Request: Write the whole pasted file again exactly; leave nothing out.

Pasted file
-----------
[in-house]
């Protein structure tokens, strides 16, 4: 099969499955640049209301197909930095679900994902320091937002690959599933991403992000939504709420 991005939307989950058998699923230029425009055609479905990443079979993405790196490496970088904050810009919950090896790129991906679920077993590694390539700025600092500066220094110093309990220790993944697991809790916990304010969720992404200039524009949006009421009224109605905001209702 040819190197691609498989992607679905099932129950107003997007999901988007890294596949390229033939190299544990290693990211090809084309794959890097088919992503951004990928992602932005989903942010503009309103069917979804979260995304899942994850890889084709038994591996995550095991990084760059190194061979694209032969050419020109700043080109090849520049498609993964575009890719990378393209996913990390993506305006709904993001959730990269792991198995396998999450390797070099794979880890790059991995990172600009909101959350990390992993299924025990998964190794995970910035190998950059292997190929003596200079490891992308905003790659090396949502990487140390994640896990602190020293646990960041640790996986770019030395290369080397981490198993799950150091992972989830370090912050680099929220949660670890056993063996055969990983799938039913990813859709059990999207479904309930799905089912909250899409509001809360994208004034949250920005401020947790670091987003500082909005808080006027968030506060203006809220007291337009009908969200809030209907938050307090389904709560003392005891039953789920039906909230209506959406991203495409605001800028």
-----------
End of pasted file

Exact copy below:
[in-house]
């Protein structure tokens, strides 16, 4: 099969499955640049209301197909930095679900994902320091937002690959599933991403992000939504709420 991005939307989950058998699923230029425009055609479905990443079979993405790196490496970088904050810009919950090896790129991906679920077993590694390539700025600092500066220094110093309990220790993944697991809790916990304010969720992404200039524009949006009421009224109605905001209702 040819190197691609498989992607679905099932129950107003997007999901988007890294596949390229033939190299544990290693990211090809084309794959890097088919992503951004990928992602932005989903942010503009309103069917979804979260995304899942994850890889084709038994591996995550095991990084760059190194061979694209032969050419020109700043080109090849520049498609993964575009890719990378393209996913990390993506305006709904993001959730990269792991198995396998999450390797070099794979880890790059991995990172600009909101959350990390992993299924025990998964190794995970910035190998950059292997190929003596200079490891992308905003790659090396949502990487140390994640896990602190020293646990960041640790996986770019030395290369080397981490198993799950150091992972989830370090912050680099929220949660670890056993063996055969990983799938039913990813859709059990999207479904309930799905089912909250899409509001809360994208004034949250920005401020947790670091987003500082909005808080006027968030506060203006809220007291337009009908969200809030209907938050307090389904709560003392005891039953789920039906909230209506959406991203495409605001800028």